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Maine Is Turning To Canada To Boost Natural Gas Supply

Ever since he took office in 2011, Gov. Paul LePage has been trying to find new ways to get natural gas into the region and drive down electricity prices in Maine. Now he says he’s talking with Canadian authorities about a new project — a crossborder pipeline that could bring gas from western Canada to Maine.

LePage unveiled the effort during a speech to an annual conference on regional natural gas issues in Falmouth. Natural gas is the predominant fuel for energy generation in New England, but access can be a problem, particularly during prolonged cold snaps, and that can drive up electricity costs.

Speaking to reporters, LePage said provincial leaders are showing “big time” interest in a new gas line to bring supply from western Quebec to Maine.

“I speak to the premier all the time. This week New Brunswick wants to get on board now. There’s a big, big interest in having affordable energy in the Northeast, and the Canadians want to help,” he said.

But LePage had few specifics to offer. And many of the conference attendees were perplexed about just what kind of project he might have in mind, given the costs, time, permitting, environmental and contract issues it likely would entail. But some applauded the idea.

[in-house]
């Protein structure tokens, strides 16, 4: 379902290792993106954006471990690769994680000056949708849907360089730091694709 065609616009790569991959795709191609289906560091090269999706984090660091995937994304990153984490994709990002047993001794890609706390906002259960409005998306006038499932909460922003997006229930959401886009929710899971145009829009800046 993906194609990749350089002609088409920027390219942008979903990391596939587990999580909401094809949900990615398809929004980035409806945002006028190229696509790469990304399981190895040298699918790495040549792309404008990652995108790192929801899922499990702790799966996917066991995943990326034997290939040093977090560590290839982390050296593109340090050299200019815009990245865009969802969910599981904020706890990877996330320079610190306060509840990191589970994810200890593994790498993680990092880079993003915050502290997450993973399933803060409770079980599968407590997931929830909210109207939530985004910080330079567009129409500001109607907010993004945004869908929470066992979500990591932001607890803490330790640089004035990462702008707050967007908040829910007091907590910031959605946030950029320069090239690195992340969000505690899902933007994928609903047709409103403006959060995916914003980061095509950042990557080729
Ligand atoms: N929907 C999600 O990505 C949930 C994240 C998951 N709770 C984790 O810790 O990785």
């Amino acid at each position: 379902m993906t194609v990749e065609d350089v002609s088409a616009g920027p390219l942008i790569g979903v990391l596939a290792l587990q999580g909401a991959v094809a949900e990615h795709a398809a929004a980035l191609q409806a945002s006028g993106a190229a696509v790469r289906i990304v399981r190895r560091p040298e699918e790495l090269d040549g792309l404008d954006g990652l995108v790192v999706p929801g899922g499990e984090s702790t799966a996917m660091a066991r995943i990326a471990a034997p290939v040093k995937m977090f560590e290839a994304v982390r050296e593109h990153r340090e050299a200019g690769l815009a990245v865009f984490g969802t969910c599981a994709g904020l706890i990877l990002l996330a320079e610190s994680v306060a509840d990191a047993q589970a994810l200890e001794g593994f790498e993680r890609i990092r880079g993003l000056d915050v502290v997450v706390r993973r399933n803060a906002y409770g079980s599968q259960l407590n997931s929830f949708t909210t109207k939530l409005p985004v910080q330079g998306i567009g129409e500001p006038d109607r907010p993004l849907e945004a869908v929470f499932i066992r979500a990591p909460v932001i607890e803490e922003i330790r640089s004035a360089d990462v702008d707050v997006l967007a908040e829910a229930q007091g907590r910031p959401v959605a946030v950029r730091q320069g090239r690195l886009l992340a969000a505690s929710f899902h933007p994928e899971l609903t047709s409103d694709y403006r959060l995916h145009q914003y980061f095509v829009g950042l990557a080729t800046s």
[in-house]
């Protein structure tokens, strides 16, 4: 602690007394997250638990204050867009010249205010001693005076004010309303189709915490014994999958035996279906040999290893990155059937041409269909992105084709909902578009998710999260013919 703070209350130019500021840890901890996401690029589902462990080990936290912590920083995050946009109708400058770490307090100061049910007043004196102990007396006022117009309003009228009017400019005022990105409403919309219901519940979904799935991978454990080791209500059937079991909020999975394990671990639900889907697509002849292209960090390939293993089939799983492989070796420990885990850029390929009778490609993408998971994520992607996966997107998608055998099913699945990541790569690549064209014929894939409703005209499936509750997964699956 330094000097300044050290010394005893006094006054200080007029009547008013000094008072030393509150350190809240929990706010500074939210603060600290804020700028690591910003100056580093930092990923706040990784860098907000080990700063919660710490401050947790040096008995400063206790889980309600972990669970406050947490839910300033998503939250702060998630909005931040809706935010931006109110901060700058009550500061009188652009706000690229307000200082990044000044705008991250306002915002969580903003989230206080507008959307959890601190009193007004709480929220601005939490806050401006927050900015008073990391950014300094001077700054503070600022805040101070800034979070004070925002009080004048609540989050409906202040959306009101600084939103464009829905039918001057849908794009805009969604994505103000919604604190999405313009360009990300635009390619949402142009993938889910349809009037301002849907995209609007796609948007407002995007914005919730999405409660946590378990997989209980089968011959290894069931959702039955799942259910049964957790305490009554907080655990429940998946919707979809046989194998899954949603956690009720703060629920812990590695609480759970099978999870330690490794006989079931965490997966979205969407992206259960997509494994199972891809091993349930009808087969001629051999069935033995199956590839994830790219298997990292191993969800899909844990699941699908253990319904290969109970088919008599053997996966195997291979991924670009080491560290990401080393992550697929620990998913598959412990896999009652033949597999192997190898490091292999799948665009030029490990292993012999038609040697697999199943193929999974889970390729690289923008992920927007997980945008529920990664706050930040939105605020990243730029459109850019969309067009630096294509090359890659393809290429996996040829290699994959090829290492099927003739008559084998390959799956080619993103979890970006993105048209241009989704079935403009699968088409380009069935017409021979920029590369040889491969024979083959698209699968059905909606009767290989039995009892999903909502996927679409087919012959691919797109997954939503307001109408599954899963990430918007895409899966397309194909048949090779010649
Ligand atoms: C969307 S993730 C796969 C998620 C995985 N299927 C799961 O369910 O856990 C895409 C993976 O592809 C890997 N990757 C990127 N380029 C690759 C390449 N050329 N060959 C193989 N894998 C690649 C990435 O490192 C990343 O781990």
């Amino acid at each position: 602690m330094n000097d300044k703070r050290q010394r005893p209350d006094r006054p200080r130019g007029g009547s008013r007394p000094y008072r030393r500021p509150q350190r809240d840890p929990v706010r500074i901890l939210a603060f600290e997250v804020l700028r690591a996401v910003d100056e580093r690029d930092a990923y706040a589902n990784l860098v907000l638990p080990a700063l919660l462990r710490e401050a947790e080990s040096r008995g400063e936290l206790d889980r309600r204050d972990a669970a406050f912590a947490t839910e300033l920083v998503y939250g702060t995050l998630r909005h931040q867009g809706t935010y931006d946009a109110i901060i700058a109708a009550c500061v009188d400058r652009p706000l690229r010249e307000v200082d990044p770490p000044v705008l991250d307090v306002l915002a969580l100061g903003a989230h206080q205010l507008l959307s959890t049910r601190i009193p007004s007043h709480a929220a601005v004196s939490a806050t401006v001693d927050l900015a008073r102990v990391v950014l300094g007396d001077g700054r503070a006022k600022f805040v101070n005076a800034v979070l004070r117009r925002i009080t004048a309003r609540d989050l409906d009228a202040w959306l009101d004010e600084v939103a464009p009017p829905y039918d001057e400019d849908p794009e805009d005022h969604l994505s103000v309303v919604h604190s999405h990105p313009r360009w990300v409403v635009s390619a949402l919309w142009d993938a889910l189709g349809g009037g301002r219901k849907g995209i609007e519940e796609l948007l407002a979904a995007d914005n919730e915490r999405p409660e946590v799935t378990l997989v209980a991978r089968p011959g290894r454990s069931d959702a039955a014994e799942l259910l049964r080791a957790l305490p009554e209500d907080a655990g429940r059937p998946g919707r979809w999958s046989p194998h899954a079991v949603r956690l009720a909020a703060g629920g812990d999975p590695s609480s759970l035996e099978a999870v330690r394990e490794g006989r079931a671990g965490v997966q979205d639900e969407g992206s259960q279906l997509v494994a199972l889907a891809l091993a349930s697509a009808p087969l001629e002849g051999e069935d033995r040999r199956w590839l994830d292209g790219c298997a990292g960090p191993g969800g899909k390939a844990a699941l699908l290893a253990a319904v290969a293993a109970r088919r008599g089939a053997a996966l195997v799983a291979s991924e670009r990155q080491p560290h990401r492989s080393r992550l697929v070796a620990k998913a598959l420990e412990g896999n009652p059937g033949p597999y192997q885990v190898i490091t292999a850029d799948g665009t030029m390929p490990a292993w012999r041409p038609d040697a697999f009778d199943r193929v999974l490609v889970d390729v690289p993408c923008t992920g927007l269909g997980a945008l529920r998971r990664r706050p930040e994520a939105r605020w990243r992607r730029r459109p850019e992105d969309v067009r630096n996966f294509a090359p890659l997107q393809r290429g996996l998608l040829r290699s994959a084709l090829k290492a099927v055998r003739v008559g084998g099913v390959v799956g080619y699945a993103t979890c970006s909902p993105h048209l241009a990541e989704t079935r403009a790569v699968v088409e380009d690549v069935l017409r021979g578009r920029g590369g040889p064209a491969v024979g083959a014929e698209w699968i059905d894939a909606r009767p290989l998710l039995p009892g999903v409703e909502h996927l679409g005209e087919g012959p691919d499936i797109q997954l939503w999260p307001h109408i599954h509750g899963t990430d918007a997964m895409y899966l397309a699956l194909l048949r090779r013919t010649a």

“Let’s put it this way. Wherever it comes from, we’ll take it,” said Tony Buxton, a lobbyist for the Industrial Energy Consumers Group.

Buxton said Maine is now paying even more for natural gas than other states in the region, because supplies from sources off eastern Canada that were comparatively close to the state have fallen below predicted levels. A more westerly project, he said, “would back-feed New England, but the important point is that it would first feed Maine.”

Several other industry players were more skeptical, however, that LePage would be able to put a significant new project together, saying they did not expect any major new pipeline initiatives in New England to succeed in the foreseeable future.

This story was originally published Sept. 28, 2017 at 2:00 p.m. ET.

A Columbia University graduate, Fred began his journalism career as a print reporter in Vermont, then came to Maine Public in 2001 as its political reporter, as well as serving as a host for a variety of Maine Public Radio and Maine Public Television programs. Fred later went on to become news director for New England Public Radio in Western Massachusetts and worked as a freelancer for National Public Radio and a number of regional public radio stations, including WBUR in Boston and NHPR in New Hampshire.